Brad Dokken is a reporter and editor of the Herald's Sunday Northland Outdoors pages. Dokken joined the Herald company in November 1985 as a copy editor for Agweek magazine and joined the Herald staff in 1989. He worked as a copy editor in the features and news departments before becoming outdoors editor in 1998. A Roseau, Minn., native, Dokken is a graduate of Bemidji State University.
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I'm in catch-up mode after a few days out of the office that served up near-perfect weather. Perfect weather by late February and early March standards, at least. It all started last Saturday, Feb. 24, when four of us set out by snowmobile on a trip across Lake of the Woods from Warroad, Minn., to Oak Island on the Northwest Angle. Ice fishing and snowmobiling were on the agenda, and the conditions for both were ideal.
I was talking to a fisheries manager the other day when I told him I thought this winter had become a bit of a grind. And in many ways, it has. There's been relentless periods of cold, too much wind and, for skiers, snowmobilers and other snow sports enthusiasts, marginal snowfall, at least in the Red River Valley. Except for a couple of trails in northeast North Dakota, there hasn't even been enough snow to groom snowmobile trails until you get farther east into Minnesota, where snowfall has been more abundant and ample wooded areas have kept it from blowing away.
The winter of 2017-18 hasn't been too severe for deer and most other wildlife to this point, but prolonged cold spells could cause problems in some areas if they persist too late into the season, managers say. "Some of these cold days are starting to take their toll a little bit, but it looks like we're working out of that now here for a short period of time," said Jeb Williams, wildlife chief for the North Dakota Game and Fish Department in Bismarck.
GRAND FORKS — Make no mistake about the weather on this Thursday evening in early February. It's cold, as in 10 below zero cold. Way too cold if you're into fly fishing, as opposed to the kind of fishing that requires staring down at a hole in the ice. Just ask Steve Ficocello, founder of the Forks Fly Tyers. The group, which gets together the first Thursday of every month to tie flies and talk fishing, was marking its six-month anniversary on this chilly February evening at Half Brothers Brewing Company in downtown Grand Forks.
At first glance, Jake Cosley says he wasn't quite sure what he was seeing Wednesday afternoon while snowmobiling on the Red River south of Pembina, N.D. It looked like a dead deer, but something else seemed to be going on, too, he said.
WALHALLA, N.D. — Jim Brown had seen the two bucks on his trail camera near Walhalla, N.D., earlier in the fall, but then they stopped showing up. That all changed one day in December when Brown, a Walhalla contractor, checked the card on his Cuddyback trail camera. What he saw only can be described as a spectacle of nature: One buck entangled with the rack of another buck whose body is severed from its head. The antlers and severed head hang from the rack of the living buck.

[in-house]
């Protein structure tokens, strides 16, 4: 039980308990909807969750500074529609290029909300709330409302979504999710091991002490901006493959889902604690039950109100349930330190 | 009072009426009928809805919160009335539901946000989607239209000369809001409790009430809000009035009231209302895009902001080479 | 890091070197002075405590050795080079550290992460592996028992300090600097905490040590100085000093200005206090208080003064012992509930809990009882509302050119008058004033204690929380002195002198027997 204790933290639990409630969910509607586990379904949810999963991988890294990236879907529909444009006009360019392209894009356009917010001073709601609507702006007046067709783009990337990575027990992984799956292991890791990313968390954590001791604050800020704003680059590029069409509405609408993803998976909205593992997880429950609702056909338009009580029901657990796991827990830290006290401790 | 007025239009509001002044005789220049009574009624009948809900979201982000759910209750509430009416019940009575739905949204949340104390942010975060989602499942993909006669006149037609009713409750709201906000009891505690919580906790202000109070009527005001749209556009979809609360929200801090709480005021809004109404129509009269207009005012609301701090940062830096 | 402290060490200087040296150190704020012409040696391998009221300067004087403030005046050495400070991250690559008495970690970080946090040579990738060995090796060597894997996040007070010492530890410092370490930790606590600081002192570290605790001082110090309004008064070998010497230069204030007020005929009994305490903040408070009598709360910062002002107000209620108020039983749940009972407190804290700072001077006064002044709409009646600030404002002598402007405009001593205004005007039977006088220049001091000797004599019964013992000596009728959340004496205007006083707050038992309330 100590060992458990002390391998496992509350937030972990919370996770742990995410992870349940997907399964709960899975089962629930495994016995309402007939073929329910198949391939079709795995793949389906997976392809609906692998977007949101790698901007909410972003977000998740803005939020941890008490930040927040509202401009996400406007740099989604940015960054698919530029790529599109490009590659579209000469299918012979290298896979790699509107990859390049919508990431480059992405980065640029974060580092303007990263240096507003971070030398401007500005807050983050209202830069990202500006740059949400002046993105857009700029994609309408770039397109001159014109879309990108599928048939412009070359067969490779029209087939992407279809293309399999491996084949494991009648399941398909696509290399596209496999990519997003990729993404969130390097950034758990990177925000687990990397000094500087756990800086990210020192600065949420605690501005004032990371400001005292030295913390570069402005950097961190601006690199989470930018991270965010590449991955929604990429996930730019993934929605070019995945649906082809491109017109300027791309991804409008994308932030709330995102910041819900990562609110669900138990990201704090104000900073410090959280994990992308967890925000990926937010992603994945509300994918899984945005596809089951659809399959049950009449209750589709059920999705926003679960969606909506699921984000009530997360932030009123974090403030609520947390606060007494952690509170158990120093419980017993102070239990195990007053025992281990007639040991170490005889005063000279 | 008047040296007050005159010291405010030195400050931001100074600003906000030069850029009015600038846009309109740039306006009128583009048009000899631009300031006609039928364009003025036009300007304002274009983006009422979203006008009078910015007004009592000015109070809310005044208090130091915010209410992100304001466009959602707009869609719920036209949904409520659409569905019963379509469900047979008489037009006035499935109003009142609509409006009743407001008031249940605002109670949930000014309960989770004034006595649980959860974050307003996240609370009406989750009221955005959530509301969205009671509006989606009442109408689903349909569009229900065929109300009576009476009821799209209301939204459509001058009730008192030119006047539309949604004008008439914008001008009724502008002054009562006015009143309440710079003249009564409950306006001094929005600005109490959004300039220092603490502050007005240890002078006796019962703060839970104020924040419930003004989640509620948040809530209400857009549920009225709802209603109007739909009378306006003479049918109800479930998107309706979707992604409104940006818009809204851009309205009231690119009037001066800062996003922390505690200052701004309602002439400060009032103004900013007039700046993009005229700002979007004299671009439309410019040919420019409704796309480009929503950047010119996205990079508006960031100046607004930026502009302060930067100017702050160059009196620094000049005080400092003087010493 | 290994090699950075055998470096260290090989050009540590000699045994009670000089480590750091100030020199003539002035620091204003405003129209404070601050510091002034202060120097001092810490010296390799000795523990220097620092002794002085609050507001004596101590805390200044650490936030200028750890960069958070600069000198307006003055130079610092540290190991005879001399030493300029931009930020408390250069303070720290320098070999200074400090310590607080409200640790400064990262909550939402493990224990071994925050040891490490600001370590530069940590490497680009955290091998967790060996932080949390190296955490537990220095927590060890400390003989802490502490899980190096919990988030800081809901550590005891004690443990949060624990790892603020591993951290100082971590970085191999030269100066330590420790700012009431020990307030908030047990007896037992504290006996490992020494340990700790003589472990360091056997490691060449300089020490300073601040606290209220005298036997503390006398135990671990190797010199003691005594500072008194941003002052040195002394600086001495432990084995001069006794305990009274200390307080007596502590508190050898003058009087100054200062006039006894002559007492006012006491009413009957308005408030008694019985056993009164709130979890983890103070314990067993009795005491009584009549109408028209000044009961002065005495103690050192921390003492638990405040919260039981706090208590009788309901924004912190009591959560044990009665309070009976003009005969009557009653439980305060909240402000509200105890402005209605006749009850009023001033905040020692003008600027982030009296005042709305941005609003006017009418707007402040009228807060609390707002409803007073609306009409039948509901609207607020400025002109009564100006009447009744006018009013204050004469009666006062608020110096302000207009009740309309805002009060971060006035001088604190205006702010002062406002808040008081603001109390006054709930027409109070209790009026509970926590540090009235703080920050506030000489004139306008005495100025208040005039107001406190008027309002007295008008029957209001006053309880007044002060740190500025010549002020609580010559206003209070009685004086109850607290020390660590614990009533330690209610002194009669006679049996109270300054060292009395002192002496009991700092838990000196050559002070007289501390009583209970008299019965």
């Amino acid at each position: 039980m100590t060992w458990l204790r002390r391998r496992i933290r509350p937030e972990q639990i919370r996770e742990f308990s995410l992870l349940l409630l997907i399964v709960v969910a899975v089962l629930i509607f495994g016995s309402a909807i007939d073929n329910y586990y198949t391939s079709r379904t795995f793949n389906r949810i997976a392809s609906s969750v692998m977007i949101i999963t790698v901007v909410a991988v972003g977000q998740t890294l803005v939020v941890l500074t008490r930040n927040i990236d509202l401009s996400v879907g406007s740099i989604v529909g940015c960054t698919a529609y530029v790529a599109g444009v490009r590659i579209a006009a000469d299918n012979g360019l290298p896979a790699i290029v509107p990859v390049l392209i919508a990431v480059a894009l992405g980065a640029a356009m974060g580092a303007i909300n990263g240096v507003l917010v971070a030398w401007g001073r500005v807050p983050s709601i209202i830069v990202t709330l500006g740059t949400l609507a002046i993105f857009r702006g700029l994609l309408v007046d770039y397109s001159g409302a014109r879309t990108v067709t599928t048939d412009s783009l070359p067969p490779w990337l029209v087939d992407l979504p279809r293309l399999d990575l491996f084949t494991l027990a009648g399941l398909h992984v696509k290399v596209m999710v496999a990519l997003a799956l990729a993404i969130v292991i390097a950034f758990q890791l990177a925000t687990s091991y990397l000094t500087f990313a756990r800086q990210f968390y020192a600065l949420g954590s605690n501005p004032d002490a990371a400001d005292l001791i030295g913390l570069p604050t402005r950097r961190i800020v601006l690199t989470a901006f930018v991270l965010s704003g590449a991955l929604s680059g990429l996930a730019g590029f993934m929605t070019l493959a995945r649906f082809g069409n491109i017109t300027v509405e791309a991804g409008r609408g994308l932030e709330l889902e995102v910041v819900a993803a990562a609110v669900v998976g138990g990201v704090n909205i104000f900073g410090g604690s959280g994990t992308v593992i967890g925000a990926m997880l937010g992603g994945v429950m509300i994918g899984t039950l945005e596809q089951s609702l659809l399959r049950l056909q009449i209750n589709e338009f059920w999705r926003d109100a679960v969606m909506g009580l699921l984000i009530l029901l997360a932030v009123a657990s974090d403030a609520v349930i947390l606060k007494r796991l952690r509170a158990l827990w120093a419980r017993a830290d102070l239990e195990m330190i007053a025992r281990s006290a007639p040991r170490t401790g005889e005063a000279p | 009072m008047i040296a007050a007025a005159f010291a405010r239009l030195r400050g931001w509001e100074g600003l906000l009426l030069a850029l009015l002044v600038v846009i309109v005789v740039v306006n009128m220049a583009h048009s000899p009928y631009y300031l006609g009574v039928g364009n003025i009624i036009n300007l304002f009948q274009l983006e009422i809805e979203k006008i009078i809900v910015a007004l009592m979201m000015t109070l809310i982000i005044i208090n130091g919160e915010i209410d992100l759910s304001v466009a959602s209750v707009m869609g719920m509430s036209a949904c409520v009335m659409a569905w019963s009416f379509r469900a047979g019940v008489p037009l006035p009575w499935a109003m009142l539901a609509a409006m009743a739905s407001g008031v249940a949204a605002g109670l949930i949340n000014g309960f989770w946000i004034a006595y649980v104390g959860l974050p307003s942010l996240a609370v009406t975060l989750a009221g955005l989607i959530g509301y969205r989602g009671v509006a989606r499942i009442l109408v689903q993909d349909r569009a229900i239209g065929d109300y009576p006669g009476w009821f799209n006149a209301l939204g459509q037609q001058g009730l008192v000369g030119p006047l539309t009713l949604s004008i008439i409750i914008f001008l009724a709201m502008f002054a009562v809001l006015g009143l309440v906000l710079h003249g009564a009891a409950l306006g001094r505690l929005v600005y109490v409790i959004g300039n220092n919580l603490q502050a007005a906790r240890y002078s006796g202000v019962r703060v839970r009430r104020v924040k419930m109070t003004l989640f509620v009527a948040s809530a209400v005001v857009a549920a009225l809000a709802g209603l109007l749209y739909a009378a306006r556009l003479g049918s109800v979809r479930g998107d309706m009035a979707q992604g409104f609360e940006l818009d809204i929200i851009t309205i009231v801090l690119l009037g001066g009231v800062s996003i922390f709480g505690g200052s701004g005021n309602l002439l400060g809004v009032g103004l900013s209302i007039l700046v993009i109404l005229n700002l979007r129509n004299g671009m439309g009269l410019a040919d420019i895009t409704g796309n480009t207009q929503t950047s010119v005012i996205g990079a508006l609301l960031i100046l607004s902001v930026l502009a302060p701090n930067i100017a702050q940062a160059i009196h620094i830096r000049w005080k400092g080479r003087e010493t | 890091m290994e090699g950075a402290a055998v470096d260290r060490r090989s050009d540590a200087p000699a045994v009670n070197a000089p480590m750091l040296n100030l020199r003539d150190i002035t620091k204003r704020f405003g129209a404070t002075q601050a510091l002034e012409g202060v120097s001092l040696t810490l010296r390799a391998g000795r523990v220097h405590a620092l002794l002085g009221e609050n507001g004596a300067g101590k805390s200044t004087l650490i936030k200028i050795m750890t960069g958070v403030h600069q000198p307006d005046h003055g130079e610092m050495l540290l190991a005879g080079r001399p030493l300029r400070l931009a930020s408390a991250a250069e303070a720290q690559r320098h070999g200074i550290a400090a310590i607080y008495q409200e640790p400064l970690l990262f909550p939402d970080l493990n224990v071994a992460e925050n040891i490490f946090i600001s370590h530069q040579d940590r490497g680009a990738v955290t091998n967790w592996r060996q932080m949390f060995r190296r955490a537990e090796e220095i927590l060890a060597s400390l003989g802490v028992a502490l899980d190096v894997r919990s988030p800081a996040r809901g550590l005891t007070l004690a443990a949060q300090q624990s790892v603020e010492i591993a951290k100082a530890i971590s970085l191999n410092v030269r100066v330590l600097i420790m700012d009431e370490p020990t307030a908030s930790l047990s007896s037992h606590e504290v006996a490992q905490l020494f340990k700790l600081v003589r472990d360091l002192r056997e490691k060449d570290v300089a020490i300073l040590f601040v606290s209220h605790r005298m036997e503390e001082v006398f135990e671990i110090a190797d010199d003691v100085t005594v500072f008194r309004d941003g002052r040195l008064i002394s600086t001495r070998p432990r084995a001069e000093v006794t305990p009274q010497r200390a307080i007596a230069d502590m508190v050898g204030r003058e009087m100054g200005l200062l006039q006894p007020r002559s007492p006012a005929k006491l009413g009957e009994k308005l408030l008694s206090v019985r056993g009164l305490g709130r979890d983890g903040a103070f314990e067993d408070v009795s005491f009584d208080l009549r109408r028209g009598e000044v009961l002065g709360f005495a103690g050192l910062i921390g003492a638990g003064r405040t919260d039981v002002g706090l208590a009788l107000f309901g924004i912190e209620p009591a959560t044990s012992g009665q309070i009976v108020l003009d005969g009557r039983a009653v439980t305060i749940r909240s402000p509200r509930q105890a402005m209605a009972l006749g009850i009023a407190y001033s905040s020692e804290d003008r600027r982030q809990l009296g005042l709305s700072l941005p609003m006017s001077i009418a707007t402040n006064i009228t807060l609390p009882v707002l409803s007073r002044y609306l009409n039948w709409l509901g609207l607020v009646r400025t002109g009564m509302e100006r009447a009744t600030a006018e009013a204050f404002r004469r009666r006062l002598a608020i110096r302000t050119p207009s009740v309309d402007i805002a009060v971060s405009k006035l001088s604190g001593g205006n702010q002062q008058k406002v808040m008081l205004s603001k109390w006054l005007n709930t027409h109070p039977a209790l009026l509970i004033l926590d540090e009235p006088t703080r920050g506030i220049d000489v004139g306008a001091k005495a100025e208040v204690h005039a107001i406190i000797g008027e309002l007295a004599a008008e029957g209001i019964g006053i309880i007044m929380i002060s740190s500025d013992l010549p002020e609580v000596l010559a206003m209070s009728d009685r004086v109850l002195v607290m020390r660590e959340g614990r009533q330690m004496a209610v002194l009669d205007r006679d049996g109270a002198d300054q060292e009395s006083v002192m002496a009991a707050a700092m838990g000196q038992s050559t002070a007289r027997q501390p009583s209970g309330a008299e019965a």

GRAND FORKS—Land Tawney is president and CEO of Backcountry Hunters and Anglers, a Montana-based group focusing on public lands and waters with chapters in 35 states, including Minnesota, and the Canadian provinces of British Columbia and Alberta. A fifth-generation Montanan, Tawney, 42, worked for the Theodore Roosevelt Conservation Partnership and was a regional representative for the National Wildlife Federation before taking the reins of BHA in 2013. He and his wife, Glenna, have two kids, age 9 and 6, and two black Labs, Teller "Triple T" and Tule.
DETROIT LAKES, Minn.—Ask Gary Thompson why people break through the ice, and he'll say they usually don't do a good enough job of testing it before they venture out. There's more to "reading" ice than measuring how thick it is. The Eskimos have more than 100 different words for snow, Thompson says. And while his vocabulary for describing ice is less extensive, it's no less accurate.
GRAND FORKS—The reprieve from cold weather came none too soon for my tastes, and a few days of above-zero temperatures have offered all the motivation I needed to get out of the house. As I write this late in the week, the mercury has climbed into the mid-20s where I'm headed for the weekend and is set to hit the high 30s. There's nothing specific on the itinerary other than putting a few miles on the sleds, strapping on the snowshoes and tromping through the woods to see what I can see and perhaps even doing a bit of ice fishing.
A year or so back, I challenged myself to come up with a list of the outdoors from A to Z. That might sound easy enough, but as I got down to developing the list, I found it to be quite a challenge. For some letters, at least. The challenge proved to be even more formidable when I decided to tackle it again this week because I couldn't use any of the words I used the last time around. No surprise, perhaps, but X proved to be the greatest challenge.